Challengers also create momentum, keeping the conversation moving toward the next step. Their goal is to sell a deal, not have a friendly meeting. In contrast, Relationship Builders don’t push toward next steps because they don’t want to undermine the relationship. They naturally want to reduce tension, not increase it by pushing.
Reps may be reluctant to take control or sales managers may hesitate to push their reps to control the sales conversation due to three misconceptions:
Many sales reps, especially Relationship Builders, hesitate to challenge customers’ thinking or push back when they demand price concessions because they don’t want to seem aggressive or hurt the relationship. However, taking control is an essential Challenger behavior.
Think about a recent sales conversation in which you felt an uncomfortable tension. How did you respond? Why did you respond that way?
Frontline sales managers are the link between strategy and execution—they determine whether change initiatives and sales transformations succeed. But research shows that most top company leaders lack confidence in their sales managers and they’re uncertain of what to do about it (63% say their managers don’t have the skills and competencies they need to implement their sales models).
However, once you understand the attributes of a successful Challenger manager, you can hire or create skilled sales managers capable of executing a Challenger Selling Model. This chapter focuses on the most important sales manager skills—coaching and sales innovation—and how to develop them.
To determine the skills, behaviors, and attitudes that matter most for sales management excellence, researchers surveyed 65 companies and collected data from reps on 2,500 frontline sales managers.
They found that management fundamentals (reliability, integrity, and listening skills) account for only 26% of sales manager success. These fundamentals seem to be inherent rather than learned, so they should be baseline requirements for hiring or promoting someone to...
Here are some key lessons for sales leaders, marketing professionals, and senior leaders based on the experiences of companies that implemented the Challenger Sales Model.
Every high performer isn’t a Challenger: Part of the rationale behind the Challenger Selling Model is to replicate what Challengers do naturally across the rest of the sales force. But not all high-performers are Challengers. It's important to avoid mistakenly using high-performing Relationship Builders and Lone Wolves as teaching examples, since you’ll teach non-Challenger behaviors and tactics. Appendix B provides an assessment tool for identifying the high-performing Challengers you want everyone to emulate.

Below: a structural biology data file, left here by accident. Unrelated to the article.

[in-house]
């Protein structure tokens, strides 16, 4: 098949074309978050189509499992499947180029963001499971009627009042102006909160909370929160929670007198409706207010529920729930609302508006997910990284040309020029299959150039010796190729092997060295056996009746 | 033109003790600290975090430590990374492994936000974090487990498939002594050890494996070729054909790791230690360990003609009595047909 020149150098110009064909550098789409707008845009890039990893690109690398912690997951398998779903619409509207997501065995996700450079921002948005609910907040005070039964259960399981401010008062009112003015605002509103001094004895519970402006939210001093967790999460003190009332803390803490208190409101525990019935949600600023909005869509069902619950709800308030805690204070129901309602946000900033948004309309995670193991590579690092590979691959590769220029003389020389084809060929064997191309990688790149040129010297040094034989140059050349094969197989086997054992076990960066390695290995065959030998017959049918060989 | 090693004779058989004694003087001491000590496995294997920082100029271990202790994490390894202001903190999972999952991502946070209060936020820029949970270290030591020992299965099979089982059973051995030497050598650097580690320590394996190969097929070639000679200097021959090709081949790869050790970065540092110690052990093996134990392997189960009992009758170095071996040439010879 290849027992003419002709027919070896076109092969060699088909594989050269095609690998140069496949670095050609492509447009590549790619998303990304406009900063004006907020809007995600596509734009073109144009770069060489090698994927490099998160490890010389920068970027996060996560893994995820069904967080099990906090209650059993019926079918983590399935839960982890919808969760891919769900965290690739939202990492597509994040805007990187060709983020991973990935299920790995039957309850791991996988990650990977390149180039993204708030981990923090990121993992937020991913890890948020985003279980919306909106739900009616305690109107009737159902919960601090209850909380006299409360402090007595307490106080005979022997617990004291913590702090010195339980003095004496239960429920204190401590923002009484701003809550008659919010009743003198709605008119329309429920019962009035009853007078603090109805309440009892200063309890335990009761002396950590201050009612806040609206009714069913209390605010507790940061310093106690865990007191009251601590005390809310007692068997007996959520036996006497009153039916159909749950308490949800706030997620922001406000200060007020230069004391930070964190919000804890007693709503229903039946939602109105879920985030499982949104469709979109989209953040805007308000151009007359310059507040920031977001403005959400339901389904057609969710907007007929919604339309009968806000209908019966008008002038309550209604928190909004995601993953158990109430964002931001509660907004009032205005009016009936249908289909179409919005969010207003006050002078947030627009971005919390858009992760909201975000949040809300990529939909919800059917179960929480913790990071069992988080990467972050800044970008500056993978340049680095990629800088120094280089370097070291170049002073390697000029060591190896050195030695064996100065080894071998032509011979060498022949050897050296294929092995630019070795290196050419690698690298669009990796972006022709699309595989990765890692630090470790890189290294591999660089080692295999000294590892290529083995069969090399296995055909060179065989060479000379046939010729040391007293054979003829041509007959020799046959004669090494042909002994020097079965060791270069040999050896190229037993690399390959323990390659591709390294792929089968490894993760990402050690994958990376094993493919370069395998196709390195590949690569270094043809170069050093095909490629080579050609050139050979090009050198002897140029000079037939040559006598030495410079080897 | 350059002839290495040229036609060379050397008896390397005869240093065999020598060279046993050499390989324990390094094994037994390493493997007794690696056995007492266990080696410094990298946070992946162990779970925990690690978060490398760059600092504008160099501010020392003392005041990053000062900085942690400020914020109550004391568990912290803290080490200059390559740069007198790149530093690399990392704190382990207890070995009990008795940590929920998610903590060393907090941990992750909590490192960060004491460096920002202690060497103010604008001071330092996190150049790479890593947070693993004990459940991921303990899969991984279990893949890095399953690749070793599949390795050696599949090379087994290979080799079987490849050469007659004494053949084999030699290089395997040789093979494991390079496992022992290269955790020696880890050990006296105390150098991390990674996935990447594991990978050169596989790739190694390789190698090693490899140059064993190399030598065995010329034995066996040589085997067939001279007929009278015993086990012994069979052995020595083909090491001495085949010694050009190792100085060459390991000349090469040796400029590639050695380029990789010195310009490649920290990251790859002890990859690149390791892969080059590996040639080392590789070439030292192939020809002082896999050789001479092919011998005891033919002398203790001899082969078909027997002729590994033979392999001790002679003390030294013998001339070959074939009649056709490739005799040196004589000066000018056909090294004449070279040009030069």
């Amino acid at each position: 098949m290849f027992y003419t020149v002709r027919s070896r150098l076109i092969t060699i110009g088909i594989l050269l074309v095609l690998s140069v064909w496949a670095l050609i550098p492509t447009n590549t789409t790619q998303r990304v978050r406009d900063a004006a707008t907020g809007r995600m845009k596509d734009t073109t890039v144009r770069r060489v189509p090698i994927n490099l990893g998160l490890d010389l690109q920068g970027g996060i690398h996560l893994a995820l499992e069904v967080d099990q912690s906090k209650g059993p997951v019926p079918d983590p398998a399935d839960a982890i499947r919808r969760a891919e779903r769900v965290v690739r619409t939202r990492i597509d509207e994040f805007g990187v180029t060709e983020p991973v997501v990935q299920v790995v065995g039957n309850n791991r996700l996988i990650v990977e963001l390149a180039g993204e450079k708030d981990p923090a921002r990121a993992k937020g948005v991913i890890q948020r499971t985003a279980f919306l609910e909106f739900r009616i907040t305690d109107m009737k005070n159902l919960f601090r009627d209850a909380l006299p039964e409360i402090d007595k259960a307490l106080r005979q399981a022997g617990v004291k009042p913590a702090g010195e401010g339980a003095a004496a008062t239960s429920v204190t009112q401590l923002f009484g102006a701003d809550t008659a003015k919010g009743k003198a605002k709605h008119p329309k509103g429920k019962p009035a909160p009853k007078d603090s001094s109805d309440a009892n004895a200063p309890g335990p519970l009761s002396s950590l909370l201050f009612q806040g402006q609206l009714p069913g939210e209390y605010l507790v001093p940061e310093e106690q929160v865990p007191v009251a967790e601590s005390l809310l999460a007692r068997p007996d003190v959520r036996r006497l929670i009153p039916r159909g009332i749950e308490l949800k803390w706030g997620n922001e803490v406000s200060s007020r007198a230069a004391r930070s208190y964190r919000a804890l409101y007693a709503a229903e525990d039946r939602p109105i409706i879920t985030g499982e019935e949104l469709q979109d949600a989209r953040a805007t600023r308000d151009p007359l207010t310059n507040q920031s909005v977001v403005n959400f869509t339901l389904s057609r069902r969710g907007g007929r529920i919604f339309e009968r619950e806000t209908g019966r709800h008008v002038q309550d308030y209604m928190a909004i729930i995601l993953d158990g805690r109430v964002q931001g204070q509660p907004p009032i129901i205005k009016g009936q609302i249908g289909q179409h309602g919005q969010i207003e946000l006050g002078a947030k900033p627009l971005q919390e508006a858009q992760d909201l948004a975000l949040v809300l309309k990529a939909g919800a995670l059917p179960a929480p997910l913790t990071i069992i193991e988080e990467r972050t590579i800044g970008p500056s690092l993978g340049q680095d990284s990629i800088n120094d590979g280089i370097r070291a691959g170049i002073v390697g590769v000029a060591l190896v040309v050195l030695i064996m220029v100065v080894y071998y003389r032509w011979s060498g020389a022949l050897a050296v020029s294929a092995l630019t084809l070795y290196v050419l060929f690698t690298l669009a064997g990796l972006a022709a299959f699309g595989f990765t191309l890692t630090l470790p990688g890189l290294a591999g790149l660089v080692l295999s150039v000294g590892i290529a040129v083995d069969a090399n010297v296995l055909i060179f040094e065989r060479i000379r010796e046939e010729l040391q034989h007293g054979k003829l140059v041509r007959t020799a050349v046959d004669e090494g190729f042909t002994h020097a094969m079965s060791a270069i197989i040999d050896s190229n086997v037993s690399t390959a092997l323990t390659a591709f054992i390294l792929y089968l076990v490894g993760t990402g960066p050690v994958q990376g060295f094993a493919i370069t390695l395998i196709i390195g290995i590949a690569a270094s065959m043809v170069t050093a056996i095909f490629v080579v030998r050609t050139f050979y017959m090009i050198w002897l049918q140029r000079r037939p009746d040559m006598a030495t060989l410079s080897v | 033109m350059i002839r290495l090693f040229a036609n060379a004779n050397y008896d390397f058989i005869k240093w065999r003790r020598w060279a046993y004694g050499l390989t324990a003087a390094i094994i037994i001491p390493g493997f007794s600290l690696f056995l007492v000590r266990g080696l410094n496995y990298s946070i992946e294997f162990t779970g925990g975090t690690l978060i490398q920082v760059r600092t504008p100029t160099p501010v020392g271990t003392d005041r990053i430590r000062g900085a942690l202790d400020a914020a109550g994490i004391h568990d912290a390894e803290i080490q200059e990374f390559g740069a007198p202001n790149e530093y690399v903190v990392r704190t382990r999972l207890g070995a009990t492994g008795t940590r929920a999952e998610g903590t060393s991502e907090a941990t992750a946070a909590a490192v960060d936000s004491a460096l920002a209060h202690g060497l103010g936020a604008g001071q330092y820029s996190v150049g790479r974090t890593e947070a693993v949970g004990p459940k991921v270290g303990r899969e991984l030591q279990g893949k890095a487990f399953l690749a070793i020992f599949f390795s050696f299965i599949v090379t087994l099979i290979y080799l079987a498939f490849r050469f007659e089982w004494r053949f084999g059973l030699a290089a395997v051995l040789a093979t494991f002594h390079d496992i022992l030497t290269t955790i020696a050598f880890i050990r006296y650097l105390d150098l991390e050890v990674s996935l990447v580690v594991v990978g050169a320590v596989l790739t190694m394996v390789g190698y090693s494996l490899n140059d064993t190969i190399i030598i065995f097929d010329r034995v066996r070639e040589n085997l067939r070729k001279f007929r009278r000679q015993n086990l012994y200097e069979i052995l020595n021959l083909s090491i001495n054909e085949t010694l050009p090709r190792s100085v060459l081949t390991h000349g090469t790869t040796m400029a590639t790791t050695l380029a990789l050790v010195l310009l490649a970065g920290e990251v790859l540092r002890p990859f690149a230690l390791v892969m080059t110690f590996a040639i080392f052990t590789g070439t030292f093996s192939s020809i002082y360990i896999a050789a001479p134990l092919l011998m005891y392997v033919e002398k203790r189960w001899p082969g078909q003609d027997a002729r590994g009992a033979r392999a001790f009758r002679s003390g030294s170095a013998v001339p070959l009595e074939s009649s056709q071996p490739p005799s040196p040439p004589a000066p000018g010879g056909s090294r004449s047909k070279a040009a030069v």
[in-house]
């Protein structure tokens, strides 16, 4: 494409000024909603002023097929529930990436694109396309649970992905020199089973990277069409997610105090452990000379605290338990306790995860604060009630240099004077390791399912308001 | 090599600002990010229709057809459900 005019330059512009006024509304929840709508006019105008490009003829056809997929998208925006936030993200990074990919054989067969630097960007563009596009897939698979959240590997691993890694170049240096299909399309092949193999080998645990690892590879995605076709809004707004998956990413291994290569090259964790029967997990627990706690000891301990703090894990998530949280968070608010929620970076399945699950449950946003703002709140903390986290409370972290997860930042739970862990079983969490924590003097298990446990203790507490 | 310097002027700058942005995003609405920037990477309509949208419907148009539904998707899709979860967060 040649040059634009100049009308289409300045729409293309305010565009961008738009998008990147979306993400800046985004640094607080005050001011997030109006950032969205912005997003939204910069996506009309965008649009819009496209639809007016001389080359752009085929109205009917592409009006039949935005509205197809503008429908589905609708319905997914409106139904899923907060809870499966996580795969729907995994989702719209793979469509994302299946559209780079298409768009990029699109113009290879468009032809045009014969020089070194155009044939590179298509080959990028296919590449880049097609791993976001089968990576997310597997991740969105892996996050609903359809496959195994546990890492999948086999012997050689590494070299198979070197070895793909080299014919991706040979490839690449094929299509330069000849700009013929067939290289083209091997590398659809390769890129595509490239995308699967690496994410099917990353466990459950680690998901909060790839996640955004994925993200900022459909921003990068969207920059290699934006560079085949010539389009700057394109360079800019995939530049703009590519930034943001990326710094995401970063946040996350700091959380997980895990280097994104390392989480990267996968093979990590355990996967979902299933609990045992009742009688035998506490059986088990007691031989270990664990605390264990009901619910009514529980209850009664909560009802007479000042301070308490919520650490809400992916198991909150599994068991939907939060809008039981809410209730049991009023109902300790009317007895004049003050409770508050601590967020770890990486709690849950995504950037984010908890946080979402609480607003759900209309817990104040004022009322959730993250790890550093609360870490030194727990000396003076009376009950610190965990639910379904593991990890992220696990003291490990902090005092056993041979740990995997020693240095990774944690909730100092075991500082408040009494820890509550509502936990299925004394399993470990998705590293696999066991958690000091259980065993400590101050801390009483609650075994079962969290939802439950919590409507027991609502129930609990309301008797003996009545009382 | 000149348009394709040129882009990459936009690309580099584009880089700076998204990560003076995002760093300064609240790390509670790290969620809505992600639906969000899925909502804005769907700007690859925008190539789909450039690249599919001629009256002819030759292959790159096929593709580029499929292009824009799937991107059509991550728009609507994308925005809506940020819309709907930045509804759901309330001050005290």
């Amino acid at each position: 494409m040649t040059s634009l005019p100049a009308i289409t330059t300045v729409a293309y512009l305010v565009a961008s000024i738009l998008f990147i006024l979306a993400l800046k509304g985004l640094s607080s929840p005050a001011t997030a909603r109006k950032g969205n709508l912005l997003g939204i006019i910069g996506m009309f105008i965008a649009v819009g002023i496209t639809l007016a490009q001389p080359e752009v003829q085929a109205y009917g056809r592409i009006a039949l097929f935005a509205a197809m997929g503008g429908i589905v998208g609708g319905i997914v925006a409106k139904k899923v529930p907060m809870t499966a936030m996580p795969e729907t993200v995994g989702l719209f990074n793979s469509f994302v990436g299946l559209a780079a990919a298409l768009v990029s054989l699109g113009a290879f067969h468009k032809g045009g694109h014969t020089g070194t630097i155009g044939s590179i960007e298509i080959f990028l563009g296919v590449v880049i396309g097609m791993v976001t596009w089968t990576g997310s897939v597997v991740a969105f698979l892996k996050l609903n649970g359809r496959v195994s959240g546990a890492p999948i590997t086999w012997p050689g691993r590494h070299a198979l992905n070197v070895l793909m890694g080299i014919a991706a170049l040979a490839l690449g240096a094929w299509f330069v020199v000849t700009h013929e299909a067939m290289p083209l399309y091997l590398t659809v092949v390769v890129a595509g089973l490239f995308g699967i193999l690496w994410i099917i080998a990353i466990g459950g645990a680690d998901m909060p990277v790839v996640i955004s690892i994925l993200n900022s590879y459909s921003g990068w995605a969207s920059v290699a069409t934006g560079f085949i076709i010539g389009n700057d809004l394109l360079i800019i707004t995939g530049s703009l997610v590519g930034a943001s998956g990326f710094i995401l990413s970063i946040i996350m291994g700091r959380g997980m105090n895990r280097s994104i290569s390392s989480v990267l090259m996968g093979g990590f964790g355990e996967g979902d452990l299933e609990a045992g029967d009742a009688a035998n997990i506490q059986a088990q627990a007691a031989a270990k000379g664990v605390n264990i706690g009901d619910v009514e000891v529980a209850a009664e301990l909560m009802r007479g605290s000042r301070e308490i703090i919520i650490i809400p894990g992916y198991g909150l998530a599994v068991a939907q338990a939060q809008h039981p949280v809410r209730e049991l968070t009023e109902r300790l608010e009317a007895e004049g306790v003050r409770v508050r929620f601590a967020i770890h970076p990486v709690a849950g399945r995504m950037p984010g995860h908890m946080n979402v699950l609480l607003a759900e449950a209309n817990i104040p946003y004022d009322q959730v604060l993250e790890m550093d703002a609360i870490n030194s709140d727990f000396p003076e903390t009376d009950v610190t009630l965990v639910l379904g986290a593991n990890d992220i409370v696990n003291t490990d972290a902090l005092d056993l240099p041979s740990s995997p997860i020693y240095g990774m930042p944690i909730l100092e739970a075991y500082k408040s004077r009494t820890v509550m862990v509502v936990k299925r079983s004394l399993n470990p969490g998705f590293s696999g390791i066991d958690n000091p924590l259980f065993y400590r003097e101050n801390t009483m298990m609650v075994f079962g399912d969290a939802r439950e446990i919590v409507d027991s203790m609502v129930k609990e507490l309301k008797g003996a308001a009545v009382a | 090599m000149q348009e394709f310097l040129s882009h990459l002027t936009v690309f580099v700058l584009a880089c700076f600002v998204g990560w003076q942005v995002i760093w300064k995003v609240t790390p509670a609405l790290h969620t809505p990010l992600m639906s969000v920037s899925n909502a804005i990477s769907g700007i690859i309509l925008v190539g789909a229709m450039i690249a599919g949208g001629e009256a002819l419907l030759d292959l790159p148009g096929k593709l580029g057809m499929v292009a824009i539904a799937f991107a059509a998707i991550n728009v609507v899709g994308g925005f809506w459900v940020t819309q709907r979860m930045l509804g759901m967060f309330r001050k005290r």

Don’t emulate the Lone Wolf: While Lone Wolves can be highly successful (25% of them are high performers), a sales force consisting entirely of Lone Wolves would be dysfunctional. Each does their own thing, so you can’t replicate their behavior across the organization and you couldn’t manage a sales force like this. Creating collaborative solutions for customers requires teamwork—however, Lone Wolves behave independently of rules and sales processes.
Internal business customers, such as colleagues from other departments, want insight too—for instance, new ideas for saving and making money—so the Challenger model of teaching new ways of thinking applies within and across the organization.
For instance, researchers found that an HR recruiter’s ability to be a strategic advisor to the company accounted for 52% of effectiveness. Similarly, company leaders in other departments want IT departments to advise them on how to use technology to be more efficient or save money.
Like sales reps, marketing and communications professionals don’t want to be viewed as order-takers. They want to make a more valuable contribution by moving from managing the message to managing the strategy.
For instance, instead of jumping to fill a colleague’s request to issue a press release, a communications professional can help more if she knows the strategic reason for the request. It might be something like, “We want our...
The following is a summary of the authors’ coaching guide for Challenger selling. The full guide is available as a free download here.
Pre-call planning questions: These questions focus on determining whether the rep has a viable teaching pitch and filling any gaps.
Post-call debriefing questions: These questions focus on determining the effectiveness of the teaching pitch.
Coaching exercise: Ask the rep to select an account and answer questions about it, such as: what are the company’s strategic objectives; where does it beat their competition and where does it lag; how does the stakeholder contribute to achieving company objectives? Work with the rep to identify opportunities to link capabilities/solutions to customer needs.
Pre-call planning questions:...